Let’s go…PUSH…you got this…keep it up…nice job… I love you…I hate you…It’s fine…No problem…Stupid…Weird…the list of impactful words can go on and on.

Sometimes, just hearing a word can evoke a visceral reaction. They convey meanings that can affect how we choose to live our lives as well as impact others.  Words have the power to inspire and dissuade.

Everywhere we look, street signs, advertisements, commercials, songs, books, etc. we see words. Whether we attach meaning to them is solely up to the observer. Nonetheless, it is our responsibility to be careful with the words we choose because of the irreputable and long-lasting emotional damage they can cause.  Often, words are more painful than the act of physical abuse and the internal wound can last longer than any physical scar.

The way we feel about ourselves is also strongly influenced by the words we choose to say.

If you keep telling yourself “I am stupid”, somewhere in our subconscious we begin to believe it. Or, if you express to others that you are stupid, they will ultimately adopt that same point of view about you.  Being careless with the words you use to describe yourself can cause psychological damage.

Clearly, there are so many areas in our daily lives that are directly affected by our choice of words. Parenting, for example, can literally change the trajectory of a child’s life. My husband and I would often joke about how powerful we are over our kids. We could literally obliterate their self-esteem with one or two words.  It gives me the chills to think about the control we have over a child’s self-worth. Seemingly innocuous words or joking can leave an indelible mark.  I abhor the word stupid. Even writing it now creates a negative feeling. In one of my favorite shows, the dad always calls his kids “morons” and “dumbasses”.  Even though I laugh, I often wonder if being called those names by a parent your whole life could create a low self-esteem.  I am not perfect by any stretch, and often catch myself calling my kids a “name” despite knowing better. They shrug it off, but I wonder if there’s some damage being caused.  According to an article in Psychology Today, “Verbal abuse in childhood inflicts lasting physical effects on brain structure.” So not only can words create emotional damage they can have a negative physiological impact! So scary!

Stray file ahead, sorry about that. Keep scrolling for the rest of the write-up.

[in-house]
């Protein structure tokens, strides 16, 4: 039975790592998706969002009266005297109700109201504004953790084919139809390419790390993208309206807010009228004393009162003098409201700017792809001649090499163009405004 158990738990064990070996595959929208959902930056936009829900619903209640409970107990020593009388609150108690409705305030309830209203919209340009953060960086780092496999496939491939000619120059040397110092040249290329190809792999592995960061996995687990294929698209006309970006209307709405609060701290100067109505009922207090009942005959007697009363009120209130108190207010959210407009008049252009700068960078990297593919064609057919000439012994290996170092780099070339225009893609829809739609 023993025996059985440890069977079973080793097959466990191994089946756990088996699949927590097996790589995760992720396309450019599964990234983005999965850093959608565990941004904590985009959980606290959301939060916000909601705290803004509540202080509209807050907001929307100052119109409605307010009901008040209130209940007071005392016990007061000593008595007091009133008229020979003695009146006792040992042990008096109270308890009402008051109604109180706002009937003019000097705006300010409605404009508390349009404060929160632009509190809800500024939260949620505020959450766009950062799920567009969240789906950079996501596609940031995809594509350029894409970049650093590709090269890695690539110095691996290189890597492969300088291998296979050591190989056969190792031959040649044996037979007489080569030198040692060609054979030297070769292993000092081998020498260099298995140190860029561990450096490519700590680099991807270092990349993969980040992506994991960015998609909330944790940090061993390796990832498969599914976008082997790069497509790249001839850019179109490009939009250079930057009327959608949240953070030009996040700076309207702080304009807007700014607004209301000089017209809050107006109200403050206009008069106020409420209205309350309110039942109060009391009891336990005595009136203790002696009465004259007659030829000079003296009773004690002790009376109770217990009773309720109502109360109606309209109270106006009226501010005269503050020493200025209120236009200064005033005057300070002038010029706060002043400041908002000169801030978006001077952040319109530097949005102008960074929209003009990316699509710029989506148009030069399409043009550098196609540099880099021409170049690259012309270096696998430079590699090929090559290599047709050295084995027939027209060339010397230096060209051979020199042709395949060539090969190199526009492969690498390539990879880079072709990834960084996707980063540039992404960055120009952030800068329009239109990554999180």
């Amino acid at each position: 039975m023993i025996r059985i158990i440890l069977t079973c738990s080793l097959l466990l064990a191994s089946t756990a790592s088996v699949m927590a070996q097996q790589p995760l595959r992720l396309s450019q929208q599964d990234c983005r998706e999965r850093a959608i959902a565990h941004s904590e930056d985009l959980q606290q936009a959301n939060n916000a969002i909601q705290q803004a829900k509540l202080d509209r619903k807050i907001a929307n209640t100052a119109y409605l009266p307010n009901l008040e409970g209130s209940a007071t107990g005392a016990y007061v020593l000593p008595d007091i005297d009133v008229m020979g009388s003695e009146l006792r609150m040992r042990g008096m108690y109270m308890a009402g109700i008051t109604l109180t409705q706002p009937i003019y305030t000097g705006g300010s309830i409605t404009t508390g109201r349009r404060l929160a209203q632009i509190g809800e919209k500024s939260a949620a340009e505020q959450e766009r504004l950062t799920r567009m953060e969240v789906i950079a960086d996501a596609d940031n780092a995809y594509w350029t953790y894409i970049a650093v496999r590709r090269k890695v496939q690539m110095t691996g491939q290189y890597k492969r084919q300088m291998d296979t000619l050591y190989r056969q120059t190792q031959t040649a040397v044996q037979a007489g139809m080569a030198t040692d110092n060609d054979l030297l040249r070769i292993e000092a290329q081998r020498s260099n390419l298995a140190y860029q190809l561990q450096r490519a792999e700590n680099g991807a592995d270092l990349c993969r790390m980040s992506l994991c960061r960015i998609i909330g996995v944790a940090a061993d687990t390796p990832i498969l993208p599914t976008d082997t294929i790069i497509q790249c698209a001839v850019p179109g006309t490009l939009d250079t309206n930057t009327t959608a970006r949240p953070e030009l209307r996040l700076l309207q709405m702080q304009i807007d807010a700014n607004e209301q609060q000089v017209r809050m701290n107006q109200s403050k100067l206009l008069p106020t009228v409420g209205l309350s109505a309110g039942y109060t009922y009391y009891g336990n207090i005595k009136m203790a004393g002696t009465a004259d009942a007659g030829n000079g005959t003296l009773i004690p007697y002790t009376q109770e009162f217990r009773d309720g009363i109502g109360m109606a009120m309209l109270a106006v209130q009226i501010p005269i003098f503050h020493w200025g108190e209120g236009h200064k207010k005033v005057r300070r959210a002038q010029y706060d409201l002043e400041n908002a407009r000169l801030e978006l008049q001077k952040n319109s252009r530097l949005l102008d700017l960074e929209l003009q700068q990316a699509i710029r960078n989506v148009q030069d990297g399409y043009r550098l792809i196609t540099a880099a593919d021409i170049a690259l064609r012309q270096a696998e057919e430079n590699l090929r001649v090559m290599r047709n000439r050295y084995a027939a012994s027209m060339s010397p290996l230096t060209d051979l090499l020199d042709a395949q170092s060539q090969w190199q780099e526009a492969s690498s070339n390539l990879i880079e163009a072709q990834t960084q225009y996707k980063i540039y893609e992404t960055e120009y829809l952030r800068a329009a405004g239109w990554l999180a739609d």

I know that choosing our words wisely is not a new concept. In fact, we are taught at a very early age that if we have nothing nice to say then don’t say anything at all.  Or, the incantation of sticks and stones may break my bones, but names will never hurt me.  Despite knowing better, and the fact that names can do more harm that sticks and stones…we are human and imperfect, so consider this a friendly reminder!



Here’s the love

We all need to exercise some word control with ourselves and everyone we encounter daily.  The word itself is not dangerous, it’s the person using the word that can cause the most damage.

Jules With Love small